At the end of the day I look forward to sitting in my armchair with my feet up on the ottoman, pouring myself a stiff Diet Pepsi, and inhaling several pages of Dalrymple at his driest. Second Opinion, imported from England, is chock-full of amusing tales of life among the savages. I know what you'll say - Dalrymple lacks compassion! And that's what makes him so delectable, so - so transgressive! In this era where we censor ourselves before thinking, Dalrymple dares to announce what we know is true but dare not say publicly or privately. His experience working in British prisons has given him a wealth of anecdote, but his genius is in the telling. Briticisms abound. I constantly flew to the Oxford English Dictionary to translate his language to American. (I learned that supererogatory does not mean unnecessary, as I had believed, but excess. That "instantiation" is not related to "instantaneous".) There were many phrases that were so Brit that I have no idea what they mean. Nonetheless, I got the gist and enjoyed the process. Second Opinion is superbly amusing and goes down painlessly, especially taken with a double dose of Schadenfreude. I want to add that the book contains unexpected grace notes of wisdom, observations about finding meaning in life, as well as the sudden leap of empathy toward the rare patient who embodies a quiet heroism. His encounter with the young man who speaks of Othello with recognition and applies it to his own jealousy is poignant.
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5 of 5 people found the following review helpful
5.0 out of 5 stars New Machiavelli. 16 Sep 2010
Format:Hardcover|Verified Purchase
Dr. Dalrymple catalogues the frailties of human nature encountered in his experience as a doctor. These first hand accounts of the inherent viciousness and brutality of human nature blow the relatavist dismissal of any human nature out of the water. It is significant that Machiavelli was writing about these self same frailties over five hundred years ago, suggesting a certain permanence to them. Postmodernists who 'feel good' about themselves should wake up and smell the coffee.
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4 of 4 people found the following review helpful
4.0 out of 5 stars A desk companion 14 Sep 2010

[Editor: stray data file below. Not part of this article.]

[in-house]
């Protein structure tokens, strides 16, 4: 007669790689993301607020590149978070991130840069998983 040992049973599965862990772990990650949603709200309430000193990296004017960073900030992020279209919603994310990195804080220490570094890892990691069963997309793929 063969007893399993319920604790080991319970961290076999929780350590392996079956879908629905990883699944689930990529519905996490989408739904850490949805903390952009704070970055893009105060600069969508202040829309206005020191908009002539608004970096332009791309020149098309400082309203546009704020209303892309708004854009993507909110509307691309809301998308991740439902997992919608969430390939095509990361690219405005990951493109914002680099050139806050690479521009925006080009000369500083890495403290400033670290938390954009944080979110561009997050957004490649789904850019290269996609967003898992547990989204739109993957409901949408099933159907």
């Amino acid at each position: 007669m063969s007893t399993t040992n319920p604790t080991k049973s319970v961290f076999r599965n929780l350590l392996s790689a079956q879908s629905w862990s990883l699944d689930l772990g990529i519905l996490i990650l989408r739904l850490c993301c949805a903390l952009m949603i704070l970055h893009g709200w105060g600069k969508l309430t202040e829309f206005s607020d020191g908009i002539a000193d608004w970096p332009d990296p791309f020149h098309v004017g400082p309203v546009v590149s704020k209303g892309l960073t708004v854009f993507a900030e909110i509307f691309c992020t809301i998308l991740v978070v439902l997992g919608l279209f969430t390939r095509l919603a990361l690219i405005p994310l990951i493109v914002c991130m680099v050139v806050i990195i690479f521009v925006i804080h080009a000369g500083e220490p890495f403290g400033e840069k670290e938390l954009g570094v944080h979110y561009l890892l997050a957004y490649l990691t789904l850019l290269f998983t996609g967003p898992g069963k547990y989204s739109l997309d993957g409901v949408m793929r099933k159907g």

As usual from Dalrymple a well written book, but this time in the form of a collection of short anecdotes (1-2 pages).
Sat on my desk for around a week for dipping in to during quiet moments, certainly brightened the day up with his critical but realistic style of writing.
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11 of 12 people found the following review helpful
I found this book very amusing, entertaining but also thought-provoking. It should be mandatory reading for policymakers in the area of justice, crime and social policy. However, I also found it a bit pessimistic: it looks like there is little hope left, Britain is sunk and so is the continental Europe. Perhaps that is a part of the conscious approach by the author, but somehow the constant flow of nihilism made me tired.

The language is very lively and expressive in an educated, enjoyable way. I'm not a native English speaker and more often than once did I need to reach for a dictionary, or google for words, but that didn't stop me from enjoying. Long live dyspeptic grumpy old men!

Recommended in small doses, daily intake maximum 5 short stories.
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Most Recent Customer Reviews
5.0 out of 5 stars FAB!
A great book. I cannot disagree with anything Theodore Dalrymple has said. This is a book that could insult someone who doesnt have an open mind, and possibly cause fights. Read more
Published 5 months ago by Stephanie Burgess
3.0 out of 5 stars Medical
Not really impressed. Felt author concentrated too much on attacking health boards and N.H.S. Would hesitate to recommend it to friends.
Published 8 months ago by Mrs. D. Gunn
4.0 out of 5 stars English, rich and succulent
If you're expecting a story with a beginning, a middle, and a conclusion, don't bother reading this book. Read more
Published 9 months ago by John Hope
4.0 out of 5 stars FOOD FOR THOUGHT!
Very interesting, very informative, depressing from the point of view that it made me realise that in a sense, I now live in my own comfortable bubble. Read more
Published 12 months ago by ehc
3.0 out of 5 stars Decent read
This book is indeed enjoyable. The writers scathing view on the world can be shocking but that is what keeps you hooked. Read more
Published 15 months ago by Ashleigh Gange
1.0 out of 5 stars this Man is the epitome of pompousness
When I beganto read the book I thought he was being amusing but as I read on, i became more and more irritated by his patronising 'humour'. Read more
Published 15 months ago by Mrs. P. Holmes
2.0 out of 5 stars Boring
And rather judgemental and cynical, so forgettable I had to look it up to remind myself I'd read it, not recommended
Published 16 months ago by Amazon Customer
2.0 out of 5 stars forgetful
i CAN HONESTLY GIVE NO OPINION for this book as I cannot remember anything about it, it made no impression on me and even after reading other peoples reviews, nothing has come to... Read more
Published 16 months ago by leymine
4.0 out of 5 stars A very scary look at UK society.
A very well written book.... articulate and a beautiful use of English, but a very sad insight into the a "First World" education system that delivers many people who are... Read more
Published 16 months ago by Jenbo
5.0 out of 5 stars Second Opinion - A Doctor`s Dispatches From The Inner City
Theodore Dalrymple speaks out about things that are serious and troubling but, also, he has a wicked sense of humour made me laugh so much.
Published 16 months ago by G. H. Herts.